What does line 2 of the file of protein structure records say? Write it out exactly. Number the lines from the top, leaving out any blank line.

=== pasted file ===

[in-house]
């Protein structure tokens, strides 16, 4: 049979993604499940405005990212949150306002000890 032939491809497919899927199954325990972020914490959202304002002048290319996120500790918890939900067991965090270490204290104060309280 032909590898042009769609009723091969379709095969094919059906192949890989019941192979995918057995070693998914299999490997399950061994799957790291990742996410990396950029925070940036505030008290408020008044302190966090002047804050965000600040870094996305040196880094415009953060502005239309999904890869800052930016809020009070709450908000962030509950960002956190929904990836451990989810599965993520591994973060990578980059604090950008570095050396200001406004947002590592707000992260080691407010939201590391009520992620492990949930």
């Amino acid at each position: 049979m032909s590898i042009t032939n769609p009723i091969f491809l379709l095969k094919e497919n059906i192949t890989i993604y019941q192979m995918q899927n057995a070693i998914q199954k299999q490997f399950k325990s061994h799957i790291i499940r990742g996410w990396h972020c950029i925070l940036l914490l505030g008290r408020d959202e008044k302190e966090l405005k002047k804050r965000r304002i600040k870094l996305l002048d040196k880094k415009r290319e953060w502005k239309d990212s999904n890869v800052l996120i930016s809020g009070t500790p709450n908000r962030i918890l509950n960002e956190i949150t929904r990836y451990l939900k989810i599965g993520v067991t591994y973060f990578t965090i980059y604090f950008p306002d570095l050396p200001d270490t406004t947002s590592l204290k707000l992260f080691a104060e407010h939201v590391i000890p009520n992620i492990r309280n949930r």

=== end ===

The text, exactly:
């Protein structure tokens, strides 16, 4: 049979993604499940405005990212949150306002000890 032939491809497919899927199954325990972020914490959202304002002048290319996120500790918890939900067991965090270490204290104060309280 032909590898042009769609009723091969379709095969094919059906192949890989019941192979995918057995070693998914299999490997399950061994799957790291990742996410990396950029925070940036505030008290408020008044302190966090002047804050965000600040870094996305040196880094415009953060502005239309999904890869800052930016809020009070709450908000962030509950960002956190929904990836451990989810599965993520591994973060990578980059604090950008570095050396200001406004947002590592707000992260080691407010939201590391009520992620492990949930």